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New media has the power to crunch the windows of time and space, but in this crunch there is distortion. Grindr and Tinder, as well as Facebook and other social media, collapse space between peoples’ lives and bring them seemingly closer together. Similarly, technologies such as GoToMeeting and Skype are allowing for easier and quicker intrapersonal connection. The list goes on and on. But it seems to me that the more power new media has to bring us together, the more it removes some genuine feeling of living whatever interaction it is enabling. One may look at the most magnificent landscape on a computer screen, or talk to a loved one, or do any number of activities, but none of these events are experienced in full. Maybe this is due to a saturation of visual stimulation and depravation of the other senses. But whatever the reason, life through a screen is not living.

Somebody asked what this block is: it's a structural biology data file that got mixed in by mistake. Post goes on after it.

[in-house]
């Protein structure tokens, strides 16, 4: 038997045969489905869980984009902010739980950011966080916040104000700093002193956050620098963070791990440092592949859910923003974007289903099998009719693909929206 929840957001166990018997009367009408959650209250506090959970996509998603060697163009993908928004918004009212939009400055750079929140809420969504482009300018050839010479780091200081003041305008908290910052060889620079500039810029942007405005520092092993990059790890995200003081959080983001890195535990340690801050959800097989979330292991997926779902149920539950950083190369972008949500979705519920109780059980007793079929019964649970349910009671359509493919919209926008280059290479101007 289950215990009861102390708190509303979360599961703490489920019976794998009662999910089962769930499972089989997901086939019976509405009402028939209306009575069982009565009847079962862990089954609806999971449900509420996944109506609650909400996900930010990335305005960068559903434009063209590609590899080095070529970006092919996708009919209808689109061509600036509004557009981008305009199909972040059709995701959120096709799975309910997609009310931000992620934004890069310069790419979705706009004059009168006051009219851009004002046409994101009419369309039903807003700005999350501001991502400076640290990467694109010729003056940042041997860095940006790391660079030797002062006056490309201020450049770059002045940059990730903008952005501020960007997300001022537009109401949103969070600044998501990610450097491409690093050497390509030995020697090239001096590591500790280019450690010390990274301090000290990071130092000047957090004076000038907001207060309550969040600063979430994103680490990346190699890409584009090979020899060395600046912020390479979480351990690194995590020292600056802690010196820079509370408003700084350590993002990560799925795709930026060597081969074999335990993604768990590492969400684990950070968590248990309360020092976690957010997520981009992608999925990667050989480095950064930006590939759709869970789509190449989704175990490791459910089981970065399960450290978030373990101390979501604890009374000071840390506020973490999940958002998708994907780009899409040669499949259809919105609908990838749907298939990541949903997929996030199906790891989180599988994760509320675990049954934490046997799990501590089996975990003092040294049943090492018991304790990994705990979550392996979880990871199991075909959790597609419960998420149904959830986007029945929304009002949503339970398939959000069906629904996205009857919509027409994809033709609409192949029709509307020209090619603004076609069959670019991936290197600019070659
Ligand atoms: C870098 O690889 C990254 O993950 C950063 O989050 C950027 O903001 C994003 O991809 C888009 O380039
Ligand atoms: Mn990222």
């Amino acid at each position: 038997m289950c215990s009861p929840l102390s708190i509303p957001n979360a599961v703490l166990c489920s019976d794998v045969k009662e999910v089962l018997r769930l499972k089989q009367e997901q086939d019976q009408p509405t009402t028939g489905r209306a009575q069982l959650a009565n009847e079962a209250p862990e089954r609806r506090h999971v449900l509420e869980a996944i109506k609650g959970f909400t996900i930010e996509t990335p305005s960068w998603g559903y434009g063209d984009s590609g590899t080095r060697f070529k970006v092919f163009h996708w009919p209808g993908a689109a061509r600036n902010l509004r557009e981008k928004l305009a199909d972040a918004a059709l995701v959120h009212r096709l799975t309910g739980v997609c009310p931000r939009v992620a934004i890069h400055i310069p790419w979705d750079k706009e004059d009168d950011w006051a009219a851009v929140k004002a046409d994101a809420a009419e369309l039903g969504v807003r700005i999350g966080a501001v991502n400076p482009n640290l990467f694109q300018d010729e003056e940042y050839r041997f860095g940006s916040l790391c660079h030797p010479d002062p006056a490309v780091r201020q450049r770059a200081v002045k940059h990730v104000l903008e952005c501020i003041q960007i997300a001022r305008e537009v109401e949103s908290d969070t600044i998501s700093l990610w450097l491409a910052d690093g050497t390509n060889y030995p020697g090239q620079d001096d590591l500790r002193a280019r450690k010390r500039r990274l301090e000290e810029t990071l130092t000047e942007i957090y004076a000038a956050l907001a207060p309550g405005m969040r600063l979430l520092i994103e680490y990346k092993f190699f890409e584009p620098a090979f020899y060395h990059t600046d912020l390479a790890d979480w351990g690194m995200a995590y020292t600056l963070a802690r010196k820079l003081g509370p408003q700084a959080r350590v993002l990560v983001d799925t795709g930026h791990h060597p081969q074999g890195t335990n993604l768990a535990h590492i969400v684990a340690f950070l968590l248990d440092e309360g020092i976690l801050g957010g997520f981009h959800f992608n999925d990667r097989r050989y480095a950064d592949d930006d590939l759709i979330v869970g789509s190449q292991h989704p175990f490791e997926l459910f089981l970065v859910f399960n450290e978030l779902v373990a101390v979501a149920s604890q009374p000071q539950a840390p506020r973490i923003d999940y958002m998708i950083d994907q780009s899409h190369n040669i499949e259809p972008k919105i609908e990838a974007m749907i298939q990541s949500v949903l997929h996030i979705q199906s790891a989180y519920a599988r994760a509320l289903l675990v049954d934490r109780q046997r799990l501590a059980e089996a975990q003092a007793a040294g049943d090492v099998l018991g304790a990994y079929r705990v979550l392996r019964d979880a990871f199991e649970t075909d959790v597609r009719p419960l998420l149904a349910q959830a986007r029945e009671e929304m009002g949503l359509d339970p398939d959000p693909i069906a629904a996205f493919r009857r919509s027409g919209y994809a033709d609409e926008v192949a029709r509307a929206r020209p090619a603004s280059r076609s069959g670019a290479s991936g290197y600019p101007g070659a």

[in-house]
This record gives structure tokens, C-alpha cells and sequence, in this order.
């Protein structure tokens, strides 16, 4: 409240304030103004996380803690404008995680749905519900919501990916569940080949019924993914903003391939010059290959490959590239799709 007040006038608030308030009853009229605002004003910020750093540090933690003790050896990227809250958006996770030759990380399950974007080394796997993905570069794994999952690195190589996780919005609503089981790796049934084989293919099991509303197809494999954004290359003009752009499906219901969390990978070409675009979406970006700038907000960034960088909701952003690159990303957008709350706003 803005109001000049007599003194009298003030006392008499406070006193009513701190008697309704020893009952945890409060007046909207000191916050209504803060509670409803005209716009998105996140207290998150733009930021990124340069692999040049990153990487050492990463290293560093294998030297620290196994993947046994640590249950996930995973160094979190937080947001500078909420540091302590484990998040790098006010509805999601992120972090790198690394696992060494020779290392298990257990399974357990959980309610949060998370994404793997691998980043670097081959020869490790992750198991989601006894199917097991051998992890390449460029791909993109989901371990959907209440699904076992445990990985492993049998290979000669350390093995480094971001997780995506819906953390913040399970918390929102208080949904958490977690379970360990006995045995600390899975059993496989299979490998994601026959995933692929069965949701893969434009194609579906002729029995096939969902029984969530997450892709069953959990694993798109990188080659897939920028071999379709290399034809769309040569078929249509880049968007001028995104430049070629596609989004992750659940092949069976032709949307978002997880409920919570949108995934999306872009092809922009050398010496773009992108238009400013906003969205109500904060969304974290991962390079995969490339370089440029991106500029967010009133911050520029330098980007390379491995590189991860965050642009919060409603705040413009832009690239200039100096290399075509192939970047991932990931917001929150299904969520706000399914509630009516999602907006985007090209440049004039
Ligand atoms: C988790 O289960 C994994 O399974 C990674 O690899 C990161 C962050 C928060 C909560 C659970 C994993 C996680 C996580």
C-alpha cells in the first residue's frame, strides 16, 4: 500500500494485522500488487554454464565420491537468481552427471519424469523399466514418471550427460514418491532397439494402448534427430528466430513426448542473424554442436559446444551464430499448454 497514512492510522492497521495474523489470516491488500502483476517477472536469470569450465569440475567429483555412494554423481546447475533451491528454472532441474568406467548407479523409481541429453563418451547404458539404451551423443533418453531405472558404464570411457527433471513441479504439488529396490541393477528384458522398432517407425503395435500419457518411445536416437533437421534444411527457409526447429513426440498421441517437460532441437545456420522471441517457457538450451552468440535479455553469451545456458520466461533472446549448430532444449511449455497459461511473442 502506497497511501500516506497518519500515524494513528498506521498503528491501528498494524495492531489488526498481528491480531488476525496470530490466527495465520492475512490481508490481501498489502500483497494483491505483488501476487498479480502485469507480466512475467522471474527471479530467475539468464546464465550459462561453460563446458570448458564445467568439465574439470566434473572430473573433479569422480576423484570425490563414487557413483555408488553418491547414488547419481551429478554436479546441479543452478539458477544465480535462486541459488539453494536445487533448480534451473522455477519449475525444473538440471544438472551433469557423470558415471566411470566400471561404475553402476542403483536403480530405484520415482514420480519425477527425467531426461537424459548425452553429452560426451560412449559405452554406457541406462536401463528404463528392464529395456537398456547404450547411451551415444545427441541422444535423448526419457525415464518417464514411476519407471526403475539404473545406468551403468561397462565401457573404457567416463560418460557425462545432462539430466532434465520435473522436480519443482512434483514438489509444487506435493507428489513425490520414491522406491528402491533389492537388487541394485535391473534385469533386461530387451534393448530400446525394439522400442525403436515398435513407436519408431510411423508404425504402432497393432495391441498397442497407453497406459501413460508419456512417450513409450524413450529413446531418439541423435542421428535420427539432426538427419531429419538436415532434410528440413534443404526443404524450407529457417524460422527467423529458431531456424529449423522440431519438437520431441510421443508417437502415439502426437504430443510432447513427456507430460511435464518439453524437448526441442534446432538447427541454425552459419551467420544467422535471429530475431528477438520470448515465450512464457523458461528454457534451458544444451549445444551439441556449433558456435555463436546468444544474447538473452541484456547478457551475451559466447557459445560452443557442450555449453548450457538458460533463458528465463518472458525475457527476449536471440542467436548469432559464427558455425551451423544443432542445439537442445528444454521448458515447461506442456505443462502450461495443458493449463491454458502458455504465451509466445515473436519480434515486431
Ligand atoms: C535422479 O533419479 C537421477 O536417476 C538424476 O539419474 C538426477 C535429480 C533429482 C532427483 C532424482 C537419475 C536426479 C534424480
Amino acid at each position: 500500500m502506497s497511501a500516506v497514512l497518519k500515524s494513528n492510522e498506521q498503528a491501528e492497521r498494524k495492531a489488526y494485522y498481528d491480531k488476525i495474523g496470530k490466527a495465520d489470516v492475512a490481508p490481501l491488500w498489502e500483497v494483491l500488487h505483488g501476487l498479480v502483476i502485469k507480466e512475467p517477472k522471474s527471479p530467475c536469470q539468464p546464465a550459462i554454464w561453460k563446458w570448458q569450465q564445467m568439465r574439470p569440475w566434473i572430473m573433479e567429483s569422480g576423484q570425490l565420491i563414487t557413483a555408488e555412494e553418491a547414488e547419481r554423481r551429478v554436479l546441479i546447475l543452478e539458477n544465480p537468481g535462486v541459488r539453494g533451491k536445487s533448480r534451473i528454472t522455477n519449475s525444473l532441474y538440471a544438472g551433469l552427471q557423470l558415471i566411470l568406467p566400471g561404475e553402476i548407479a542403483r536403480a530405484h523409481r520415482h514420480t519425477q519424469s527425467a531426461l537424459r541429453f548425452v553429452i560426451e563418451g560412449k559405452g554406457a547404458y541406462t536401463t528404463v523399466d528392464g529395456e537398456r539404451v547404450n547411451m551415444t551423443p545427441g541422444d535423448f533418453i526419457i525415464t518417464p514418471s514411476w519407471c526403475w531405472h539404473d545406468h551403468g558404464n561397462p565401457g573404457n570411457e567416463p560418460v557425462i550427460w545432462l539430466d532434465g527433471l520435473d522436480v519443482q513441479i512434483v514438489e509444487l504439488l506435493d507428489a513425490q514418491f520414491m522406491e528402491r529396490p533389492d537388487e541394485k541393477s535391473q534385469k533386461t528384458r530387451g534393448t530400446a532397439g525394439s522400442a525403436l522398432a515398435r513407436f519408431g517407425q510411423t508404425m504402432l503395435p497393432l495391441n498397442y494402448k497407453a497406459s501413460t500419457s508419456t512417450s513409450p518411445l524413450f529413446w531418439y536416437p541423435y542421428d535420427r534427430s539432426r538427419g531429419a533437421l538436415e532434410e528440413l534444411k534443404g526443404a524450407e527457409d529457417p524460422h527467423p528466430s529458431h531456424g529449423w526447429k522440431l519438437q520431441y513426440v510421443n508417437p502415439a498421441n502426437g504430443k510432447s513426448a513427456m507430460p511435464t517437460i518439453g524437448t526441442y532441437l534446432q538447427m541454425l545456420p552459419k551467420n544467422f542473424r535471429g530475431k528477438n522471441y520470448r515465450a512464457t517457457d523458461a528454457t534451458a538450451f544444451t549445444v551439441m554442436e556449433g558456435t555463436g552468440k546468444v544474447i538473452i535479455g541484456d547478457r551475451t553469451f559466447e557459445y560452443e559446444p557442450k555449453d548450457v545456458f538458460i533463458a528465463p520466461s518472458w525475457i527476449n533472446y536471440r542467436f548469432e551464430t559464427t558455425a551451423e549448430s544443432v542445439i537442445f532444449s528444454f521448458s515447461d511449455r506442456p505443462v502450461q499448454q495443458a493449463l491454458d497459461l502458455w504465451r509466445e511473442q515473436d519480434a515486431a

This has disturbing applications in drone warfare, as Derek Gregory points out. I think that the most worrisome is the equation he makes to a sort of “God hurling lightning bolts from above” image. With shortening kill chains, drone operators are given incredible power. Historically and factually, this exact type of power has led people to exact terrible punishment on those deemed weaker in whatever setting. We need look no further than Abu Ghraib prison to see how our very own soldiers can be driven to grossly abuse their power. Now, with the power of a screen-controlled death robot, drone operators are automatically removed from most of the major aspects of warfare. And yet they are closer than ever before.